Cracking the Light Bulb Code: All You Need To Know About Bulb Types


To this date, there is a vast range of light bulbs currently available in the market. Knowing which is which will not just save you time, but also avoid errors and incur unnecessary costs, or worse, losing your clients’ trust. Generally, light bulbs are mainly categorised according to its base, shape, and size. The codes seen on light bulbs’ box packaging pertain to these aforementioned attributes.


For example – on the A60 light bulb, the letter – in this case, A – refers to the light bulb shape. The A shape is the classic bulb shape that has been the most common shape for GLS or General Lighting Service applications. The number that follows the letter indicates the nominal major diameter of the bulb in millimetres.

So in the case of the A60 light bulb – it has the classic light bulb shape, with a 60mm diameter.

The C series light bulbs refer to ‘candela’ or candle-shaped light bulbs, usually used in chandeliers, wall lamps, and more.

The P & G series are spherical, golf ball-shaped light bulbs.

The R and PAR (Parabolic Aluminized Reflector) series are reflector or spotlight light bulbs used in directional, ceiling lighting fittings.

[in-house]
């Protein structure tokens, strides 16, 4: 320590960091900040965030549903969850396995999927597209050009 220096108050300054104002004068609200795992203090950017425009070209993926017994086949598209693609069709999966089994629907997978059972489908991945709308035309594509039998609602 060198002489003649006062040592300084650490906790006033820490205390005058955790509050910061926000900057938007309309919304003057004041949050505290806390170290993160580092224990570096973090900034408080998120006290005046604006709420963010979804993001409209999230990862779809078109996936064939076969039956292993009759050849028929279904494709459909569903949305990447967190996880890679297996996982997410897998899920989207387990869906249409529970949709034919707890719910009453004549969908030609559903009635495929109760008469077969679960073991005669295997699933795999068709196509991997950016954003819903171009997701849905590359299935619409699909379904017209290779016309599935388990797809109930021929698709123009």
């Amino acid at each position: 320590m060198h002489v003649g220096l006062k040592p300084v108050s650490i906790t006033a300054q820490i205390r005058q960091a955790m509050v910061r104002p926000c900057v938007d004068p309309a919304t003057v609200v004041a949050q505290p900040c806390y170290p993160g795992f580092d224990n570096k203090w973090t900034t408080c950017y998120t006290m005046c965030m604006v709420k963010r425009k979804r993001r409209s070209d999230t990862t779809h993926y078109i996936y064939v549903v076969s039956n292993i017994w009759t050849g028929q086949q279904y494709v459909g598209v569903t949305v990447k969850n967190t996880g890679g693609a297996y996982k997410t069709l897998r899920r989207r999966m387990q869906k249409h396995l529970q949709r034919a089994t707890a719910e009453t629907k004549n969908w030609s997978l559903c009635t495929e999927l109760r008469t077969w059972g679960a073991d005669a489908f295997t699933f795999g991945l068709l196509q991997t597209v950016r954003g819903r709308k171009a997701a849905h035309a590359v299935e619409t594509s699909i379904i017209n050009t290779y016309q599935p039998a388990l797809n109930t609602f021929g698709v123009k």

The F series light bulbs are UFO-shaped big light bulbs, useful for their broader lighting scope.

On the other hand, choosing the correct base is very important, as they are not interchangeable. Each base corresponds to a certain holder where it is perfectly compatible.

B22 – Found in most ceiling fittings in the United Kingdom, the B22 or Bayonet base is a push-and-twist type of base that has a standard diameter of 22 mm. 

B15 – A smaller Bayonet base type that is 15 mm in diameter

E27 – Commonly used in ceiling fittings, table/desk lamps, or floor lamps, the E27 is also referred to as the Edison Screw (ES) base type with 27mm in diameter 

E14 – Also referred to as the Smaller Edison Screw (SES) base with a 14-mm diameter, usually used in wall lamps, and indoor lighting fittings


The lighting’s colour temperature set the mood in every room and should be able to fit its purpose – whether it’s for mood lighting, task lighting, or just for general lighting purposes. The standard colour temperatures range from 2700K/3000K Warm White, 4000K Day White, then to the coolest 6400K White. The unit Kelvin is used to measure the light’s colour temperature. The lower the number, the warmer the colour.

LED Bulbs use way less wattage but give off more, if not the same light output as traditional, incandescent light bulbs. For example, this 9W A60 light bulb has an equivalent wattage of 60W. This means that it emits the same light output as that of a 60W, only it uses far less power of only 9W. This also shows how efficient and how much energy is saved by switching to LEDs.

Explore more light bulb shapes & sizes, base types, colours, and more on at 

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